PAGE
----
I have a number of files in my site which are not intended for independent viewing, but rather to be AJAXed into content within the site. They obviously don't meet HTML standards (no body, head, etc.) as independent entities. I would like to prevent search engines from indexing these pages, but do not have access to /robots.txt (which would be much more ideal).

My question is, could I include the following at the top of these partial HTML files and get the desired results?

<meta name="robots" content="noindex, noarchive">

I guess there are two parts to this question.

  1. Will this cause any rendering issues in any browsers?
  2. Will search engines (at least Google & Bing) interpret this as intended?

5 Answers 5


You can put the tag on the top of an HTML document. It will not cause rendering issues, since meta elements are not displayed, and this type of meta does not affect the way the page is rendered. Search engines will process it as in any other HTML document.

HTML specifications do not require body or head tags (except XHTML, but nobody cares that, unless you serve your document with an XML content type). An HTML document always has body and head elements, but their tags are optional. If you have a document containing just

 Hello world

and if it is served as text/html, it will be processed as an HTML document containing a body with that text as content and a head element with no content, as if the document contained

Hello world

(This is invalid, since a title element is required, but this does not prevent browsers and search engines as processing the data as HTML.) If you add a meta tag at the start, it will automatically become the content of the head element.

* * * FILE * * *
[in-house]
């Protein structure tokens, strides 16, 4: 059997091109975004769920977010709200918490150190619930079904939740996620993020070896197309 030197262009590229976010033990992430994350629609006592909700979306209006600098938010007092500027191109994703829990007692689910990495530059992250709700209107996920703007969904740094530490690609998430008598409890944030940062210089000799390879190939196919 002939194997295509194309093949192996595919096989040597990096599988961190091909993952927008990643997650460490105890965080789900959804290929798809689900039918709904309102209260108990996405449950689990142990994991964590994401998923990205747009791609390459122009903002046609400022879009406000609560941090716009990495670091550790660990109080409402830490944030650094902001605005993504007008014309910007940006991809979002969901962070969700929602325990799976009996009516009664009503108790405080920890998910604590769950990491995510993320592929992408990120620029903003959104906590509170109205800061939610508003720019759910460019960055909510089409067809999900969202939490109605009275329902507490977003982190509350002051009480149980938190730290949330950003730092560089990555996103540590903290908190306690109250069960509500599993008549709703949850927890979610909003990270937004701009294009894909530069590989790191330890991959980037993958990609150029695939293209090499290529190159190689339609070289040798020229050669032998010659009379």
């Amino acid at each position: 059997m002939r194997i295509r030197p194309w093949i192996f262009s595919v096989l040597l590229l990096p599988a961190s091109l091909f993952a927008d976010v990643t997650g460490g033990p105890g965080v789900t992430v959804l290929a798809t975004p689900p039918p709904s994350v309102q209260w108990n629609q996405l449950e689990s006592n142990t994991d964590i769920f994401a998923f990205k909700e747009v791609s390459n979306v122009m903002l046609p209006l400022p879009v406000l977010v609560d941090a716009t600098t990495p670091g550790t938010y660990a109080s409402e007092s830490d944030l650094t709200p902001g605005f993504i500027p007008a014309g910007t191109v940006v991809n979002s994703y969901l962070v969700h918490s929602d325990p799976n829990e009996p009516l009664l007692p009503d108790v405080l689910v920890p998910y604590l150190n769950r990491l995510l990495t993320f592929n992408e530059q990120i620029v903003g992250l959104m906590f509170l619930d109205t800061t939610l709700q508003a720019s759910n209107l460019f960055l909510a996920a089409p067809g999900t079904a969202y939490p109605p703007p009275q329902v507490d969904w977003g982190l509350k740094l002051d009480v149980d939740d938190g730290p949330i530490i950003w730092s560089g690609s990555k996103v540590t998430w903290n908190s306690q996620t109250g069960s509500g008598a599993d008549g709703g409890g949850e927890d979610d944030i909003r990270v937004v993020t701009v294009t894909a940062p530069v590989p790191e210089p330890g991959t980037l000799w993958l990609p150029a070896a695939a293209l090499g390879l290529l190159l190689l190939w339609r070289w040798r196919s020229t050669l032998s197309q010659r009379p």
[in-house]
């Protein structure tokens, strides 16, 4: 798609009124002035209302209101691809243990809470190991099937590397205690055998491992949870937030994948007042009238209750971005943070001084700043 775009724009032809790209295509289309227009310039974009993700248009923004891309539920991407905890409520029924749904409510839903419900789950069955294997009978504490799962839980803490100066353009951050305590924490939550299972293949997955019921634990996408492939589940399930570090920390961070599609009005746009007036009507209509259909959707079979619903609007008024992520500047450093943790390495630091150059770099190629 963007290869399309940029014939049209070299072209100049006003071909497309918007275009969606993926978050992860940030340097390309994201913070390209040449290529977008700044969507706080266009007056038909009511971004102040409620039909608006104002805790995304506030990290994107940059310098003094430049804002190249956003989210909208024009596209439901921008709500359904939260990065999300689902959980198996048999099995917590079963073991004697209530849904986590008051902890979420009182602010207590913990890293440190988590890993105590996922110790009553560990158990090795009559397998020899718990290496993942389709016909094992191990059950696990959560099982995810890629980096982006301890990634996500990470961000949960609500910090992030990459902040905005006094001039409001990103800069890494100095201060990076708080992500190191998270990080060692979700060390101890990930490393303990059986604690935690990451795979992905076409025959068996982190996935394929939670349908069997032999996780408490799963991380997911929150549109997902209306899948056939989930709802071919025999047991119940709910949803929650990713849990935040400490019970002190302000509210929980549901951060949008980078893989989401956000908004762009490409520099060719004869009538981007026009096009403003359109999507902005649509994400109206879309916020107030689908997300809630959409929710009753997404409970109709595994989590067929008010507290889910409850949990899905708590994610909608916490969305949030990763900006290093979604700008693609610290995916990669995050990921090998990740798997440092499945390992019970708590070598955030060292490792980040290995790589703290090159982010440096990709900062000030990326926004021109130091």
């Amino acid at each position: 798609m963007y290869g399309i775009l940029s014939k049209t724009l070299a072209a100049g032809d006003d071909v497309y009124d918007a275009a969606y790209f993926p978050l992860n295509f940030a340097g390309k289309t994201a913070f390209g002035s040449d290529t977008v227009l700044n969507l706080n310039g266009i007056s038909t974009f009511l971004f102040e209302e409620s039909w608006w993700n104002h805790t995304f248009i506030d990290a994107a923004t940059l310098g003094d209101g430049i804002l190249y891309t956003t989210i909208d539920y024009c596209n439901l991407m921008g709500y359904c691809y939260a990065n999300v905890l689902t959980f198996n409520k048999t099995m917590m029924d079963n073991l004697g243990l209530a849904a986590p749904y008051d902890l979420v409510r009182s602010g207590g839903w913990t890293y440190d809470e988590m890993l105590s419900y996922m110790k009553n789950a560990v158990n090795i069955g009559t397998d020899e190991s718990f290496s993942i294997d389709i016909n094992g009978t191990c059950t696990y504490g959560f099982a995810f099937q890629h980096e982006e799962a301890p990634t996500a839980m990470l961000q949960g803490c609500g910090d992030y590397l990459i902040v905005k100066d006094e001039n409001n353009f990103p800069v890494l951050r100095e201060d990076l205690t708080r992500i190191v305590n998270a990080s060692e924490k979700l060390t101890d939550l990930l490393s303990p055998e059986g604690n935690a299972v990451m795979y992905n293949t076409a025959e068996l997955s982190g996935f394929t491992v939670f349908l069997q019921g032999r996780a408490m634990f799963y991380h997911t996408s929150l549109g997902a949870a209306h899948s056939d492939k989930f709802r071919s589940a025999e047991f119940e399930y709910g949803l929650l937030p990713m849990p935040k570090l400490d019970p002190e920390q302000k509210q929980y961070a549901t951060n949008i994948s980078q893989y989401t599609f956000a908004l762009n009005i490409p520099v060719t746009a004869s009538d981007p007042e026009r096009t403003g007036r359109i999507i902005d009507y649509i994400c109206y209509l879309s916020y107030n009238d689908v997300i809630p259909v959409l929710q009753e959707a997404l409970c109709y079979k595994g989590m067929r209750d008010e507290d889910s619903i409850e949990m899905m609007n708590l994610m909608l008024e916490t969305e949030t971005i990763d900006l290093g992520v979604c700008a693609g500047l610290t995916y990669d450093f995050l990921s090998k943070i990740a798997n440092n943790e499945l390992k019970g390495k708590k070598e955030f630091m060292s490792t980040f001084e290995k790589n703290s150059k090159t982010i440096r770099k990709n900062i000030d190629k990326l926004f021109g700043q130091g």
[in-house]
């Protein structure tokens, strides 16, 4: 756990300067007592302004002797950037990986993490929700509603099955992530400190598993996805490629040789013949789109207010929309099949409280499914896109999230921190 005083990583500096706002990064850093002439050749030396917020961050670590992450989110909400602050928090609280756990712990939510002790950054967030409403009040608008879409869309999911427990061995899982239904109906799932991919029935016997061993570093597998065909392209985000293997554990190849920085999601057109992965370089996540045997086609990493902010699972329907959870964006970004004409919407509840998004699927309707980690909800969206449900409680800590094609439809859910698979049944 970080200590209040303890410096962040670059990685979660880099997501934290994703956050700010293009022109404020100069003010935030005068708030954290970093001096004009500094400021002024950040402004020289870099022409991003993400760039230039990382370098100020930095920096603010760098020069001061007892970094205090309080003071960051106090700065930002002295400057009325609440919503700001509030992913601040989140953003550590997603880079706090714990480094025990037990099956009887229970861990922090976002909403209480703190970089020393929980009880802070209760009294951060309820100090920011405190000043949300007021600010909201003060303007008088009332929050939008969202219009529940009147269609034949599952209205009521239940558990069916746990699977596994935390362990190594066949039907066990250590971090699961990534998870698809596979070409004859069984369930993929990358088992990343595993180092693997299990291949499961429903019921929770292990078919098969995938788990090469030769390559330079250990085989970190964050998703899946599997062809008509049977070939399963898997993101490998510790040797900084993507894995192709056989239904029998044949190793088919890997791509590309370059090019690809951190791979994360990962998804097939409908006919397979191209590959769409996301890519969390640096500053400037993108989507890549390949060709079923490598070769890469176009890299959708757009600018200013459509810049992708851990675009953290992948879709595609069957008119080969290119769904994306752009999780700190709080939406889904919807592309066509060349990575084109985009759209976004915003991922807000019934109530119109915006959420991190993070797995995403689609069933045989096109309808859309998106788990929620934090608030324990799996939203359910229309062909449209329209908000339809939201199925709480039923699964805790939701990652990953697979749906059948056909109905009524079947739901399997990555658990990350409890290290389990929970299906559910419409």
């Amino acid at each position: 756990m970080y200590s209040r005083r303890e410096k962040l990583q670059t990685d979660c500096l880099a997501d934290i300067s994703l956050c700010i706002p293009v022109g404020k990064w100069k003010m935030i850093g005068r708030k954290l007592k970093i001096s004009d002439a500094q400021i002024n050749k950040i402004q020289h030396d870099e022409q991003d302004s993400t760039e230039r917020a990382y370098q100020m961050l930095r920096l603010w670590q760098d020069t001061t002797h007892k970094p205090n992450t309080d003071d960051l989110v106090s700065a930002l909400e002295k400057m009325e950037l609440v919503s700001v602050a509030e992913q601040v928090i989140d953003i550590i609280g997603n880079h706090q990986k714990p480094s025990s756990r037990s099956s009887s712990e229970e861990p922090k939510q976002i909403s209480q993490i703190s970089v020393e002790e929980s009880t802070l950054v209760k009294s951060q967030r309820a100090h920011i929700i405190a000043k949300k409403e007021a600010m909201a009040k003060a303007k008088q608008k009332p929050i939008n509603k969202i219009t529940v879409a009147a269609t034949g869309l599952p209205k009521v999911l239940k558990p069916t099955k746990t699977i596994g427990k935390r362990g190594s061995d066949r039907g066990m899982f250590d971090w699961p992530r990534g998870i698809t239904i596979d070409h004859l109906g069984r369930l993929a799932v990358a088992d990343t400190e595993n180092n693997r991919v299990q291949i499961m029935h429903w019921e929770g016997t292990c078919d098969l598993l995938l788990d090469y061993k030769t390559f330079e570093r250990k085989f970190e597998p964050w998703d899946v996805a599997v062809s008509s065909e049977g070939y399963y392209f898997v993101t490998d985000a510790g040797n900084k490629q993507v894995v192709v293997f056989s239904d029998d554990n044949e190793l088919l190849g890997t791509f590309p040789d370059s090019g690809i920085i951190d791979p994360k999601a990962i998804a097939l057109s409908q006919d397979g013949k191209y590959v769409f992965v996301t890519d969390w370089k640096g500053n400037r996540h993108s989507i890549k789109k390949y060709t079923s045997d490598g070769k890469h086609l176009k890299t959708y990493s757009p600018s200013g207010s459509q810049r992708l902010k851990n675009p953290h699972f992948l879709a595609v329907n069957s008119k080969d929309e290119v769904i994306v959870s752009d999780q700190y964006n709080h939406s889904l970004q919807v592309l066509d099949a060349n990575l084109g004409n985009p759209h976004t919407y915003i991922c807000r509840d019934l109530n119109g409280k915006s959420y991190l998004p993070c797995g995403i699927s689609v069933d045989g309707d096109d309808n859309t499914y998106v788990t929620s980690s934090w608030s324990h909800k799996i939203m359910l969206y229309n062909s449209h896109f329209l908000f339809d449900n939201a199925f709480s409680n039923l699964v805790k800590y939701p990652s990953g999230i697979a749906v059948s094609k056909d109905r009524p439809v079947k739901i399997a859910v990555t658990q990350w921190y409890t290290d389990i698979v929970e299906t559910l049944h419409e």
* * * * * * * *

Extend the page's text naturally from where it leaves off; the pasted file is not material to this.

<meta> is intended to be in the <head>. If you inject in into an existing web page, you will end up with invalid markup (after ajax)

But you are drowning in a cup of water :-) If it's intended to be loaded via ajax. Surely you will not have any link <a> to these files. If you don't link to the files, the bots will not index them.

So, you are trying to solve a non existent problem here.

  • Normally, you would be right. But they're being AJAXed in via the Fancybox plugin, which is configured to parse anchor tags to load via AJAX in the generated popup.
    – Dan
    Oct 31, 2012 at 5:20
  • One potential option, I suppose, would be to add a rel="nofollow" to each of these anchor tags. I just don't know what kind of support search engines outside of Google will give that approach.
    – Dan
    Oct 31, 2012 at 5:21
  • AFAIK at least Google and Bing honor rel="nofollow". I'm not sure about Yahoo.. Anyone stills using it? Nov 1, 2012 at 3:19
  • Or you could modify the plugin to use data-atributes (part of html5) Nov 1, 2012 at 3:20

If those pages are made with a server side language, you can include a verification for a constant or a variable, if that exist, then the file can be loaded, if it doesn't exist, you can redirect to another file or just block it.

It's much better to send a redirection.

You can do that also with the .htaccess file detecting who is requesting the file, for instance, if a bot is requesting the file, and you only want to send it to browsers, then you can block or redirect the bot before it reaches the server side language.


Since you don't have access to robots.txt then .htaccess is also out of the question.

You might consider a HTTP HEADER.

See: https://developers.google.com/webmasters/control-crawl-index/docs/robots_meta_tag

X-Robots-Tag: noindex

PHP code example:

<?php header("X-Robots-Tag: noindex", true); ?>

Unfortunaly - and this isn't documented by google - it works. I've a client site with a ajax adv that injected a asynchronously into body, and Google deindex that page.

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